It's Time to Stand Up Against Islamophobia in India

As the dominant political party of India, the Bharatiya Janata Party (BJP) has been pursuing its nationalist agenda at the expense of religious minorities.

Tensions between Hindus and Muslims in South Asia have culminated in violence for decades without an end in sight, both on the battlefield and in the minds of the people. These obviously undesirable conflicts are not founded in an inherent animosity between Hindus and Muslims, but instead in British colonialism and the ways in which imperial forces pitted the two against each other, creating a long history of shared conflict.

However, countrywide brutality has recently spilled over to the international level. As the dominant political party of India, the Bharatiya Janata Party (BJP) has been pursuing its nationalist agenda at the expense of religious minorities. BJP officials have implicitly authorized a populist agenda that unfairly targets Muslims. The violations of human rights in Kashmir, from unfairly stripping millions of their citizenship, to discriminating against Muslim immigrants are all part of a larger plan to desecularize India into a Hindu state.

This violence has escalated recently to the point where Indian authorities have implicitly authorized mob violence against Muslims. Just recently, while an Indian mob was attacking innocent Muslims, “[t]he Delhi police, who report directly to Home Minister Amit Shah, either stood idly by or escorted the mobs” (Kamdar). When the police, supposed defenders of rights for everyone, are assisting in a targeted effort to discriminate against a certain population, it signals that the threshold was crossed long ago.

First, this discrimination based on religion is unjustified and the rest of the world needs to condemn it. A nation’s religious makeup is no basis by which to commit violence against religious minorities. While the people themselves are no less to blame, the police have a duty to remain fair and nondiscriminatory. A person’s religion is not something that makes them more or less valuable; rather, it is a fundamental right, essential to the expression of their beliefs.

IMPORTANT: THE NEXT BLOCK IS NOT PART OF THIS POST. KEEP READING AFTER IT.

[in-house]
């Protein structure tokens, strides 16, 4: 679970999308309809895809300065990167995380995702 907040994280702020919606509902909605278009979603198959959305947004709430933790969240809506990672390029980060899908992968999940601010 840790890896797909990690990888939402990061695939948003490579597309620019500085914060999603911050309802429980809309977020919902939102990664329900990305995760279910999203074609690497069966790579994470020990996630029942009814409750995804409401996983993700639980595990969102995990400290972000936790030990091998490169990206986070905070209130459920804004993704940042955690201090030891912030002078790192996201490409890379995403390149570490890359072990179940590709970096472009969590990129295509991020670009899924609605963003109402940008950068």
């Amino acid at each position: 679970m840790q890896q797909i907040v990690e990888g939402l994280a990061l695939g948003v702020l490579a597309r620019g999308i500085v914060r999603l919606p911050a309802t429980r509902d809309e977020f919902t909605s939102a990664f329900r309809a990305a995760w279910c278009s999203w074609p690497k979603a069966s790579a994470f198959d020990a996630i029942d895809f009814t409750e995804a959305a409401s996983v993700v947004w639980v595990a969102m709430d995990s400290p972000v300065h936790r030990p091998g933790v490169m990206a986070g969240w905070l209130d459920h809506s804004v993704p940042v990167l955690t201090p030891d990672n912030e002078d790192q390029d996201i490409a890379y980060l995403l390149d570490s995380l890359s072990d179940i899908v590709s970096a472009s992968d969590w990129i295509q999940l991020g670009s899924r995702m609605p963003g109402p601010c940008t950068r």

Second, the mob mentality to attack Muslims simply because others are doing the same is harmful. This mindset is dangerous and only abets injustice. Following a mob does not bring justice or liberty or safety, but instead creates chaos and discrimination against a minority.

How can we help combat the BJP’s anti-Muslim campaign? There has been a growing grassroots activism movement to resist this problem, both in India and across the world. Groups have peacefully protested the Modi administration’s move to implement its Hindu nationalist agenda and the religious discrimination it encourages. One notable group involved in the movement against Modi is Students Against Hindutva (Hindu nationalism), which has grown “from an open letter into a national coalition with a presence at over 18 American universities” (Singh). These groups show promise, but more can be done to fight the legal discrimination that is ongoing in India.

For the same reason that we condemn other acts of discrimination such as hate speech, it is our ethical responsibility to stand in solidarity with groups who fight unjust oppression. A person’s religion or historical background should never be grounds for violent targeting and legal discrimination.

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